The Empire Strikes Back: Microsoft Goes After Google on Web Video Formats
The war between Google and Microsoft is clearly heating up.
After being accused of copying Google’s search results on Tuesday, Microsoft is now going after Google, accusing it of injecting inconsistency and legal uncertainty into the Web video arena by natively supporting only the newly open-sourced WebM video format in its Chrome browser, rather than the H.264 format preferred by Microsoft and Apple.
In response, Microsoft said it will build a Chrome plug-in that will restore support for H.264, an older and more commonly used video format. Microsoft said it plans to support H.264 in the next version of Internet Explorer, although it will also allow plug-ins that enable WebM support.
“Our point of view is totally clear,” Internet Explorer head Dean Hachamovitch writes in a blog post being posted on Wednesday. “Our support for H.264 results from our views about a robust web and video ecosystem that provides a rich level of functionality, is the product of an open standards process like the W3C’s HTML5 specification, and has been free from legal attacks. Microsoft is agnostic and impartial about the actual underlying video format for HTML5 video as long as this freedom continues.”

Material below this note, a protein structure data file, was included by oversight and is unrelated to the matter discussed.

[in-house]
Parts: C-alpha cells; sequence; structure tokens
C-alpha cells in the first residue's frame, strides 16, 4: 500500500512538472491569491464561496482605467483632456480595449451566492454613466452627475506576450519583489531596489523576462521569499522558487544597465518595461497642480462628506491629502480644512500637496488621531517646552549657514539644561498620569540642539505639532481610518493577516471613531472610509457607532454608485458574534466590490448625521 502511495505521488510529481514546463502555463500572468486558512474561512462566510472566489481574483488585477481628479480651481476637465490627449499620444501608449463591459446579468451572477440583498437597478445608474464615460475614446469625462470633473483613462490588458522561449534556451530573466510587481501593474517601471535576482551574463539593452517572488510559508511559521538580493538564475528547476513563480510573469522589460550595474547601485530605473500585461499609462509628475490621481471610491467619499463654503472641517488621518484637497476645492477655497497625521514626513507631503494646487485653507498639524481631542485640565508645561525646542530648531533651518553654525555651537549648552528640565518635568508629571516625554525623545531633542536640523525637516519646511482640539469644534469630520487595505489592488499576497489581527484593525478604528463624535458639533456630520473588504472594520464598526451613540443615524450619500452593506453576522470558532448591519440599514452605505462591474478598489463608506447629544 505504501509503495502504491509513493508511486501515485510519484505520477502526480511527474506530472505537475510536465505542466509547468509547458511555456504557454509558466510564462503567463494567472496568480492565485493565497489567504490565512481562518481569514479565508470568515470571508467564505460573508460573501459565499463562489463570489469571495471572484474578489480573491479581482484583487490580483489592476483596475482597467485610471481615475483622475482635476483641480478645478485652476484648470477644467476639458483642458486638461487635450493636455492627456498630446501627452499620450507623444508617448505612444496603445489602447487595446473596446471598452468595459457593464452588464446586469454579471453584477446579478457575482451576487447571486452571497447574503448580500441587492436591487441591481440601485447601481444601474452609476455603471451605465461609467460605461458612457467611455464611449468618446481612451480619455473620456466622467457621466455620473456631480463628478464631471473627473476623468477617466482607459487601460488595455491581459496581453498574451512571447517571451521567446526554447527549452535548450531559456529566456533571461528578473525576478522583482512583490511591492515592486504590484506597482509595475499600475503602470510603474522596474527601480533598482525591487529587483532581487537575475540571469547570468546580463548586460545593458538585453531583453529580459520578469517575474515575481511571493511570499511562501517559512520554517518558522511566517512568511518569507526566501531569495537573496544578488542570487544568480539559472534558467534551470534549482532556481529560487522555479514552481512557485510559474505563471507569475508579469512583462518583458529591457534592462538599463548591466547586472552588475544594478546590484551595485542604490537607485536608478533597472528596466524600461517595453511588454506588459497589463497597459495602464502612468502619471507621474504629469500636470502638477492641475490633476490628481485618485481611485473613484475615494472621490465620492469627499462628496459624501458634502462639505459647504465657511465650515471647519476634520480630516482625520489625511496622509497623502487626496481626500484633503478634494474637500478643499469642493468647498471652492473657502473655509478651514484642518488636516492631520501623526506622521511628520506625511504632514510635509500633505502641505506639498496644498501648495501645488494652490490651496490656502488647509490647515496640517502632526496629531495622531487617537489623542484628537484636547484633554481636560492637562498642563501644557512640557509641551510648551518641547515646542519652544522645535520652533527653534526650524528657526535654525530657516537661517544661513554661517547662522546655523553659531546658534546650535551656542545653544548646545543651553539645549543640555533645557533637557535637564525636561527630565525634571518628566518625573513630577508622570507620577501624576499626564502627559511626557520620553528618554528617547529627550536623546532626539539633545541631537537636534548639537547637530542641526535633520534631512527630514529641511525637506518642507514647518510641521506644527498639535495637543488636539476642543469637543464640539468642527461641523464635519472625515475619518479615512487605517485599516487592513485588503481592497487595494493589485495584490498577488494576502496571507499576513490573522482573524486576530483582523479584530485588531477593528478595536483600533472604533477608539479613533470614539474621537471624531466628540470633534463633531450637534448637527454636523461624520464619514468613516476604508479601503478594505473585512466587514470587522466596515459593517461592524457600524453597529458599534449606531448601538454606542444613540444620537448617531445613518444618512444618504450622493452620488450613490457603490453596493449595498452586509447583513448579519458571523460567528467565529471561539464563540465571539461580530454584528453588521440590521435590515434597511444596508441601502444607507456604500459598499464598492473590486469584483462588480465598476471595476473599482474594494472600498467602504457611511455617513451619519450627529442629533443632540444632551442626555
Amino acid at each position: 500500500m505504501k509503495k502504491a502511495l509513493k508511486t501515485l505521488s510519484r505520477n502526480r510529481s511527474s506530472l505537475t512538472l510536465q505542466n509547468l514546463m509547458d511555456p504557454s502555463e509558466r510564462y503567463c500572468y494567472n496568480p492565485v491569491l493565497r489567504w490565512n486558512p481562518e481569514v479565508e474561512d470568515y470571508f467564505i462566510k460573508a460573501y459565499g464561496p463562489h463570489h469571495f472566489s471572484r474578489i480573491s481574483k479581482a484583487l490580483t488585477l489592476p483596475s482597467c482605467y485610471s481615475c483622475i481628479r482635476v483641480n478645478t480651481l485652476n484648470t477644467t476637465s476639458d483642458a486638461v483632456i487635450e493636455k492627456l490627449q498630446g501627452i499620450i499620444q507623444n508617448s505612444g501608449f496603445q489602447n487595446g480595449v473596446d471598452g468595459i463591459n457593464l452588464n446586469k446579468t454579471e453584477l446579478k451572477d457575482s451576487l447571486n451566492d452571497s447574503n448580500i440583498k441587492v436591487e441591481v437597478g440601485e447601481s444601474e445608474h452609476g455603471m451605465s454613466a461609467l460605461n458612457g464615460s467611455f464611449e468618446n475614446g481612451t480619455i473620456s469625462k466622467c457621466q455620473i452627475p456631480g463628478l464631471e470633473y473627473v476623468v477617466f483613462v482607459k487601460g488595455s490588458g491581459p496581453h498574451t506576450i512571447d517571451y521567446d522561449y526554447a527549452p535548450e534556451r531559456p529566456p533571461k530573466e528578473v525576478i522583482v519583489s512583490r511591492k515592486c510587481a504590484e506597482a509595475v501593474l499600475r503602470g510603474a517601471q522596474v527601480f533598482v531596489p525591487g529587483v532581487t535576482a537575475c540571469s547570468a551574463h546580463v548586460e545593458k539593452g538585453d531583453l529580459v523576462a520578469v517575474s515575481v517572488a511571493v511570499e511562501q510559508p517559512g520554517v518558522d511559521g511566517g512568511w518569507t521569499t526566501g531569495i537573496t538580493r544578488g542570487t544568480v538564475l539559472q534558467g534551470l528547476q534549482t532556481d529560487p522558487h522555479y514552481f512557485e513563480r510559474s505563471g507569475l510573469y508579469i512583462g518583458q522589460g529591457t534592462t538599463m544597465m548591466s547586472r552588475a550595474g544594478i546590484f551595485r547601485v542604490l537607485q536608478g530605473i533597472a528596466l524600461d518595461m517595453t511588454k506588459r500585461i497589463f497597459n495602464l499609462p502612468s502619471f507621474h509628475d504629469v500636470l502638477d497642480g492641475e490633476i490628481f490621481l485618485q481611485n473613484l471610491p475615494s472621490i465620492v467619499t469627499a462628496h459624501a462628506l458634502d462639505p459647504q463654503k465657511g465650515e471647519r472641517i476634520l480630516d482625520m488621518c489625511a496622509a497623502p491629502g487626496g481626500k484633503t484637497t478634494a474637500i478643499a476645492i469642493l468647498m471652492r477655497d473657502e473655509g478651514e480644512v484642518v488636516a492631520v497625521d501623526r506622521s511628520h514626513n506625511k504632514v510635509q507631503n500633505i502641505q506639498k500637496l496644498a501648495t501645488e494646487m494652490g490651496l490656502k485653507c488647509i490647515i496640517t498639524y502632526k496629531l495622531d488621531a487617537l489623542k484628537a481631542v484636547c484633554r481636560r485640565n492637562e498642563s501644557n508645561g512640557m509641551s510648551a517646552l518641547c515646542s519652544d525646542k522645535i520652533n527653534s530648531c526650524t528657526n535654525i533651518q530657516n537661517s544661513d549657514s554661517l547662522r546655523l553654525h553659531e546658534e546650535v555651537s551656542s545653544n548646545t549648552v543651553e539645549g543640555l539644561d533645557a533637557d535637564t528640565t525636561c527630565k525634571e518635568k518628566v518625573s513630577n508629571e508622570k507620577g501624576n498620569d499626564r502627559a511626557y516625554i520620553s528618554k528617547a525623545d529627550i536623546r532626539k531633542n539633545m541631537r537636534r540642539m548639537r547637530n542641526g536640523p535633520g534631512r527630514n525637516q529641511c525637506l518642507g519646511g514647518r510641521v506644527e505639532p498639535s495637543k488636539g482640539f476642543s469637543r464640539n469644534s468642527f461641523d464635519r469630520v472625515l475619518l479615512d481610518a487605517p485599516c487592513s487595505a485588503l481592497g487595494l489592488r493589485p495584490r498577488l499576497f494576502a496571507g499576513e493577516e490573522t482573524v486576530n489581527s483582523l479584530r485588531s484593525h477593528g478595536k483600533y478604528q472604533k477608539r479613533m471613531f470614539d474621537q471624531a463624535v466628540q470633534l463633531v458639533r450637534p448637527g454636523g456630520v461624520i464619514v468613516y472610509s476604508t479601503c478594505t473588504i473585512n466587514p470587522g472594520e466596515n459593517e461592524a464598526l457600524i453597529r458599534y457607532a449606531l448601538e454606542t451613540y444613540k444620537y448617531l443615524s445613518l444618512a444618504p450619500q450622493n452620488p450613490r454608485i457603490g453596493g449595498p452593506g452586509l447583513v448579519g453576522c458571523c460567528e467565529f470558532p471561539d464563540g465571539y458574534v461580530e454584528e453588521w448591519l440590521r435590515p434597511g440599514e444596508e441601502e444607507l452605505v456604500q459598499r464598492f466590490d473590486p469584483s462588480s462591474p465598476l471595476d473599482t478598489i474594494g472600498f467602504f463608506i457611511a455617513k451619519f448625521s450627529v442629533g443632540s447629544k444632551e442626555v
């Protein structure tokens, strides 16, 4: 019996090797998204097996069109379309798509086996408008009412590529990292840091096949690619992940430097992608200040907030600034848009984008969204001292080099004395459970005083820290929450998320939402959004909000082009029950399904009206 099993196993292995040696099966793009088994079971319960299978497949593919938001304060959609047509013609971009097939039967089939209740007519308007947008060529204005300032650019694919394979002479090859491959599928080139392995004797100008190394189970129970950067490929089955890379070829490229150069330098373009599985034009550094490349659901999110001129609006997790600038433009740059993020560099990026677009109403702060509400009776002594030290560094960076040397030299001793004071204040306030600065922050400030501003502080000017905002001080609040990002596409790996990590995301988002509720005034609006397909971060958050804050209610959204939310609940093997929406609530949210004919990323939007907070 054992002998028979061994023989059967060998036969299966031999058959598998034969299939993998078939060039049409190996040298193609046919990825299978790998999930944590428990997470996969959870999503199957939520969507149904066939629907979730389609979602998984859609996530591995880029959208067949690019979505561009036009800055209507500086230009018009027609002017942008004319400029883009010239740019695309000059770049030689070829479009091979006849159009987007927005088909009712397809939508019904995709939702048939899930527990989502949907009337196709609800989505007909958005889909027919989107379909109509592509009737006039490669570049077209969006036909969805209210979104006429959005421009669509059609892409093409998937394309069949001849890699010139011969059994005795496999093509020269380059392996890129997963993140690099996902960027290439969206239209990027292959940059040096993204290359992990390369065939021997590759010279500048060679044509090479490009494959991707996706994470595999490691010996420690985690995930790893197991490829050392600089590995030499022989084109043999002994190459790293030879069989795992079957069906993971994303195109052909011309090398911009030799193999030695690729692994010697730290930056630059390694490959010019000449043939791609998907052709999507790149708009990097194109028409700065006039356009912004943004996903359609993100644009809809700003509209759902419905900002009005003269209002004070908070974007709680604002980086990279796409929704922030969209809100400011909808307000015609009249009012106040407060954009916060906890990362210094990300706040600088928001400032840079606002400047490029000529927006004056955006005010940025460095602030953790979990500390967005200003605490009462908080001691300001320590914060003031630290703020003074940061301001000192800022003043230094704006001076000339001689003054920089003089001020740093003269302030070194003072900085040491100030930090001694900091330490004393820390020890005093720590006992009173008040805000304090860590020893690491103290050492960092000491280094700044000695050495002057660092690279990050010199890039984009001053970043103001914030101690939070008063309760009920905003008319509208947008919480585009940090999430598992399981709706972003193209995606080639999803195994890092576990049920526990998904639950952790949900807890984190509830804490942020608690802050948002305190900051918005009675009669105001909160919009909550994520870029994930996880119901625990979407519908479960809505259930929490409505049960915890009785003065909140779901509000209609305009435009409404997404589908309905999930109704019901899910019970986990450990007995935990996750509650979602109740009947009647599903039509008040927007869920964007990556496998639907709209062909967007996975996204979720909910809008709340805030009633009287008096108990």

For its part, Google has said its decision to base its HTML5 video support around WebM is due to the royalties associated with H.264.
“We acknowledge that H.264 has broader support in the publisher, developer, and hardware community today (though support across the ecosystem for WebM is growing rapidly),” Google said in a blog post in mid-January.
However, it said, “To use and distribute H.264, browser and OS vendors, hardware manufacturers, and publishers who charge for content must pay significant royalties–with no guarantee the fees won’t increase in the future.”
Google added that, to companies like itself “the license fees may not be material, but to the next great video startup and those in emerging markets these fees stifle innovation.”
Hachamovitch, meanwhile, encouraged more discussion on the topic.
“Web video is still, in many ways, in its infancy,” he said. “Working through these questions is part of moving the web forward. The web is a product of consensus and open dialog. This post is meant to be part of the dialog.”
Your move, Google.